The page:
This highly readable and timely book explores the transformation of the modern and contemporary art market in the 21st century from a niche trade to a globalised operation worth an estimated $50 billion a year.Drawing on her personal experience, the author describes in fascinating detail the contributions made by a range of actors and institutions to these recent developments. The book focuses on the development of auction houses into globalised, often cutthroat 'art business' firms; the emergence and modi operandi of 'mega-dealers' and middlemen; the 'new frontier' of selling art on the internet; the radical changes in the profile of art collectors; the phemen of the 'branded' artist and the explosion of art fairs. It addresses the negative side to the art market's expansion, particularly its lack of transparency and light regulation. The author's engaging style makes this informative text ideal for collectors, students, and anyone interested in learning more about the evolution of the unprecedented market for art which exists today.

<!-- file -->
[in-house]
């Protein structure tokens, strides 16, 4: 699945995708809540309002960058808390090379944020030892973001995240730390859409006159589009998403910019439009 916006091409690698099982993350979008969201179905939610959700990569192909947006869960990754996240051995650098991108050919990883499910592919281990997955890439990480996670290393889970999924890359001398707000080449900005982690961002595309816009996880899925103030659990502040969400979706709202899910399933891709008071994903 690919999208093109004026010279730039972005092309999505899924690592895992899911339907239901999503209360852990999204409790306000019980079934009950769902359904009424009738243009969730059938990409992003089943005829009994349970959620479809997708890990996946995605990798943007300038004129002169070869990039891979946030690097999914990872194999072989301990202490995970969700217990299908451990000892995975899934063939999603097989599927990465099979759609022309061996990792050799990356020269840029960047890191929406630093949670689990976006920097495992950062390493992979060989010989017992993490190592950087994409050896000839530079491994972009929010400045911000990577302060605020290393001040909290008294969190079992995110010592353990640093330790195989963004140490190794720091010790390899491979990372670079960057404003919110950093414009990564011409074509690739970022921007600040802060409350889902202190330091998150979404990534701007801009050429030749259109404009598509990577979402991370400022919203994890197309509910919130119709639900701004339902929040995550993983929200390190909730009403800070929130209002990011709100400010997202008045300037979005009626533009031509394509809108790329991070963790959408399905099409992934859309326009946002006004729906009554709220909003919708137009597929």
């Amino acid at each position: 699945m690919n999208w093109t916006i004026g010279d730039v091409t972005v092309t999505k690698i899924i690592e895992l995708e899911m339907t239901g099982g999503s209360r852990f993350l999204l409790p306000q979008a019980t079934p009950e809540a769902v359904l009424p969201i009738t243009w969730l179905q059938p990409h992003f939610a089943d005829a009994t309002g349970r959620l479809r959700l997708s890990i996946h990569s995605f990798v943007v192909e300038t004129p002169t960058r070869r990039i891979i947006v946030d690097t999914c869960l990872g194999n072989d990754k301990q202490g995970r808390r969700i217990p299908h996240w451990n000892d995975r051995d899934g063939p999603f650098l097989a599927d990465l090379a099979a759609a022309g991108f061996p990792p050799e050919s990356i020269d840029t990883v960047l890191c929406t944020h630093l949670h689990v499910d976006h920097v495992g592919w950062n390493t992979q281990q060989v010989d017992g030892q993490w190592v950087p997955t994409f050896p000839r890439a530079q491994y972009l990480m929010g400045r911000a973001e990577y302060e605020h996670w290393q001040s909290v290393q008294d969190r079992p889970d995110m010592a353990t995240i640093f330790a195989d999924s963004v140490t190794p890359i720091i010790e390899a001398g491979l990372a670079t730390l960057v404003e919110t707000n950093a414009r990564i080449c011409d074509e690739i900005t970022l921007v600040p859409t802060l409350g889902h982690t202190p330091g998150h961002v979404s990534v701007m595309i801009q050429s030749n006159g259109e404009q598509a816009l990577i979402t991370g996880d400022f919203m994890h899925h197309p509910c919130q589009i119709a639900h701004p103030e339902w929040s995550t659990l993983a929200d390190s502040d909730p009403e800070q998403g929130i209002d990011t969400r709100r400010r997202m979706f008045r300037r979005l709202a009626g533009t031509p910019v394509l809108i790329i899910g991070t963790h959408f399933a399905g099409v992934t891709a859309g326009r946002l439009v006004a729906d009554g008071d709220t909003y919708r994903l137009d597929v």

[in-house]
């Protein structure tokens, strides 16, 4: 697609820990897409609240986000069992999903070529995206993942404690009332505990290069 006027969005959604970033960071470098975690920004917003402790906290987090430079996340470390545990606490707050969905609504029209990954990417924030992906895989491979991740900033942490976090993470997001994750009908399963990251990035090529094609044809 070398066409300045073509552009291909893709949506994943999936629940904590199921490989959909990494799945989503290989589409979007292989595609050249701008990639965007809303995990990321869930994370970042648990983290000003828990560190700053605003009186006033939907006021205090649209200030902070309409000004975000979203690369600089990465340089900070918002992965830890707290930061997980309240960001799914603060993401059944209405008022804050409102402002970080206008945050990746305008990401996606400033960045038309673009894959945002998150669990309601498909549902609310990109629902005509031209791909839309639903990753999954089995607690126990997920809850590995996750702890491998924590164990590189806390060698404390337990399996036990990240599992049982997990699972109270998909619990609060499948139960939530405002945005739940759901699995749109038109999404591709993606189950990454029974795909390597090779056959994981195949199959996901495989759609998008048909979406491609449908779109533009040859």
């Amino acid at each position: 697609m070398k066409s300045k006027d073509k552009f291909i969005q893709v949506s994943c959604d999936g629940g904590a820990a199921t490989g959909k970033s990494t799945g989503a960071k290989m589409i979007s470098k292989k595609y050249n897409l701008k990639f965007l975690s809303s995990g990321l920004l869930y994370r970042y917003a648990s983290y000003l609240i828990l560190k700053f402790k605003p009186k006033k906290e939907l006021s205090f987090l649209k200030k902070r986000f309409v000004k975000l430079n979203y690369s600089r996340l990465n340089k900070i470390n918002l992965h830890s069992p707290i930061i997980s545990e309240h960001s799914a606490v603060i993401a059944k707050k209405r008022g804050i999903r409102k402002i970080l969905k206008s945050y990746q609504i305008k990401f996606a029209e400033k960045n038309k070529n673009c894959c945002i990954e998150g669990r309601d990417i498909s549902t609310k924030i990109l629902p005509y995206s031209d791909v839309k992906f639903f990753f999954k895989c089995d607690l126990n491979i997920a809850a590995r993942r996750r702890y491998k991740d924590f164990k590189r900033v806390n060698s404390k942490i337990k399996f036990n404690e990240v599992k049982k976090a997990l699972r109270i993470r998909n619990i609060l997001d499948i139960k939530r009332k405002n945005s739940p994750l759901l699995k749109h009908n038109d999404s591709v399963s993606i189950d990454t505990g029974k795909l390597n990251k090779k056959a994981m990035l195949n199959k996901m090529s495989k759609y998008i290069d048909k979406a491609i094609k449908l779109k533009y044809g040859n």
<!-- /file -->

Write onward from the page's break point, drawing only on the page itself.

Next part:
Georgina Adam is a journalist who has covered the global art market for the last 30 years. She writes a weekly column for the Financial Times and a fortnightly one for BBC WorldWide, as well as contributing to The Art Newspaper, where formerly she was Art Market Editor. She also lectures at Sotheby's Institute of Art and Christie's Education and participates in panels at art fairs in the UK and abroad.